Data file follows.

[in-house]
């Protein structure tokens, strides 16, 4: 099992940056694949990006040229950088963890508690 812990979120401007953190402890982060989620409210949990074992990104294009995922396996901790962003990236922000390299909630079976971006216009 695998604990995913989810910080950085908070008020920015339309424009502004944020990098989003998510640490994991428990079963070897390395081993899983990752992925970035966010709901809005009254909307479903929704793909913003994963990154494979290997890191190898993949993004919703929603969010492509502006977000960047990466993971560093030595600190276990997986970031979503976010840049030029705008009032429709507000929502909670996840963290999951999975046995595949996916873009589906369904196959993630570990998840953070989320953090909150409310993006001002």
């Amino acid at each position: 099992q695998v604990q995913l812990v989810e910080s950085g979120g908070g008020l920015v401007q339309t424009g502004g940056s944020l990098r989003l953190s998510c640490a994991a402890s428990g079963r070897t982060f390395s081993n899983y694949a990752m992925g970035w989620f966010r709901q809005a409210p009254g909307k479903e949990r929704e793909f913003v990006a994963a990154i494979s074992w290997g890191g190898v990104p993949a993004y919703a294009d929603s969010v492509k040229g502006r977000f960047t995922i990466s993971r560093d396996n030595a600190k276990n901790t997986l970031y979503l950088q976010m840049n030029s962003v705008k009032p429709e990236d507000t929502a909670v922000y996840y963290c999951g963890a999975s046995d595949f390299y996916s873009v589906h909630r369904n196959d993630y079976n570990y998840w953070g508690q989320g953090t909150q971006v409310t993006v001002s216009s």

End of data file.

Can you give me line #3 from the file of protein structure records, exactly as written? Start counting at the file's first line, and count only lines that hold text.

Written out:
């Amino acid at each position: 099992q695998v604990q995913l812990v989810e910080s950085g979120g908070g008020l920015v401007q339309t424009g502004g940056s944020l990098r989003l953190s998510c640490a994991a402890s428990g079963r070897t982060f390395s081993n899983y694949a990752m992925g970035w989620f966010r709901q809005a409210p009254g909307k479903e949990r929704e793909f913003v990006a994963a990154i494979s074992w290997g890191g190898v990104p993949a993004y919703a294009d929603s969010v492509k040229g502006r977000f960047t995922i990466s993971r560093d396996n030595a600190k276990n901790t997986l970031y979503l950088q976010m840049n030029s962003v705008k009032p429709e990236d507000t929502a909670v922000y996840y963290c999951g963890a999975s046995d595949f390299y996916s873009v589906h909630r369904n196959d993630y079976n570990y998840w953070g508690q989320g953090t909150q971006v409310t993006v001002s216009s």